Thyme, rosemary, basil, sage, chives, and tarragon are good candidates for starting indoors. Many of these plants have very fine seeds and require a long germination period. If started early in March, they can be ready to transplant into the garden in mid to late May, depending on the region. Refer to Illinois State Water Survey for average frost free dates in your region at: www.isws.illinois.edu.
To start herb seeds indoors, use a peat-based soil-less seed-starting mix in a 3- to 4-inch-deep container or seed-starting flat with drainage holes. Pre-moisten the mix with water until it feels like a wrung-out sponge. Fill labeled containers with the moist mix, leaving about one-quarter inch of space at the top.
“Labeling containers with the herb name and planting date will avoid confusion when it comes time to plant outside,” Kreith says.
Plant at least five seeds (or a pinch) of one herb variety per container or cell and lightly cover with moist mix.
“As a general rule of thumb, plant seed just two times its thickness under the soil,” Kreith notes. “As plants become overgrown, seedlings can be thinned to one plant per pot.”
After planting the seeds, keep them moist during the germination period.
“One technique is to cover the flat or container with a clear plastic bag,” Kreith says. “The plastic helps hold in heat and aids in providing consistent moisture. However, be sure to monitor the growing media for mold growth. If you see mold, poke holes in the bag or remove it completely to improve air circulation.”
Plastic should be removed once the seeds germinate, usually in 10 to 14 days. A heat mat, available at many gardening stores, will speed the germination rate if placed under the container.
The sown containers or flats need approximately six hours of sunlight per day. A window with either western or southern exposure will work well initially, but over time, the herb seedlings will require more direct and intense lighting. Using supplemental grow lights or florescent lighting has been proven to work better than natural sunlight.
“If using fluorescent lights, keep them on for a minimum of 10 hours per day and place them as close to the seedlings as possible,” Kreith says. “Adjust the height as seedlings grow taller.”
Seeds and seedlings should be monitored on a daily basis as the transplants mature look for insects, rot, and extremely dry soil. The seeds and seedlings should only need a light sprinkle of water about twice per week, depending on the temperature of the home. Allow the planting media to dry out a little before watering again. Overwatering can lead to diseases such as damping-off, a common soilborne fungal disease that ultimately kills young seedlings. Constant moisture can also attract fruit flies.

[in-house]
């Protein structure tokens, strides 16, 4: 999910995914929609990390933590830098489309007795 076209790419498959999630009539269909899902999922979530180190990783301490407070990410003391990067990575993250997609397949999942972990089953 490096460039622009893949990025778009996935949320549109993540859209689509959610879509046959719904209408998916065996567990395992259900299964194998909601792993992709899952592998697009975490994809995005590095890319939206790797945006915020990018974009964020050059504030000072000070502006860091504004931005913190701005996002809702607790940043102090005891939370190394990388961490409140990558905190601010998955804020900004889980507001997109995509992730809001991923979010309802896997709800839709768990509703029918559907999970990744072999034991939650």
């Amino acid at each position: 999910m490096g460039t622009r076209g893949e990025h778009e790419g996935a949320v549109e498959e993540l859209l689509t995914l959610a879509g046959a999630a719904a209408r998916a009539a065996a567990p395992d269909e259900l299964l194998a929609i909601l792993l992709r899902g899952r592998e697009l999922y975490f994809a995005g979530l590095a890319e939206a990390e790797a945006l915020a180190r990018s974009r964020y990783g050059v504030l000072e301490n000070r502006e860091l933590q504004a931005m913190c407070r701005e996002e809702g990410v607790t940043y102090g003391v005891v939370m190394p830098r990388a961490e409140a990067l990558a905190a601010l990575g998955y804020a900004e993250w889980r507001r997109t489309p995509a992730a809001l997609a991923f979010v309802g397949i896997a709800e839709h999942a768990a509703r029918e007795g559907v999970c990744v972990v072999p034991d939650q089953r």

As seedlings mature, some maintenance will be needed. If seedlings grow too large for their original containers, they can be transplanted into larger ones. If they become leggy, they may not be getting enough light.
“Be sure fluorescent lights are placed close enough to the plants, no more than four inches away,” Kreith says. “You can also increase the amount of time lights are on, up to 16 hours per day.”
Once seedlings reach six to eight weeks old, pinch off the top leaves to encourage lateral spread and a bushier appearance. After 10 weeks, most herb seedlings should be ready to transplant outdoors.
“Help the tender plants ‘harden off,’ or become acclimated to their new climate, by placing them outdoors on mild sunny days and bring them back indoors at night for one to two weeks,” Kreith recommends. “Once plants are hardened off, they can be transplanted safely into the garden for beautification, culinary, and therapeutic purposes.”
Some seeds can be sown directly in the ground around the time that transplants are ready to be planted outdoors. Herbs that do well by direct sowing include cilantro, arugula, and basil. In early spring, direct-seeding cilantro and arugula, both cool-weather herbs, provide a bountiful leafy harvest from mid-spring to mid-summer. Warm season herbs like basil can also be directly sown after the danger of frost has passed.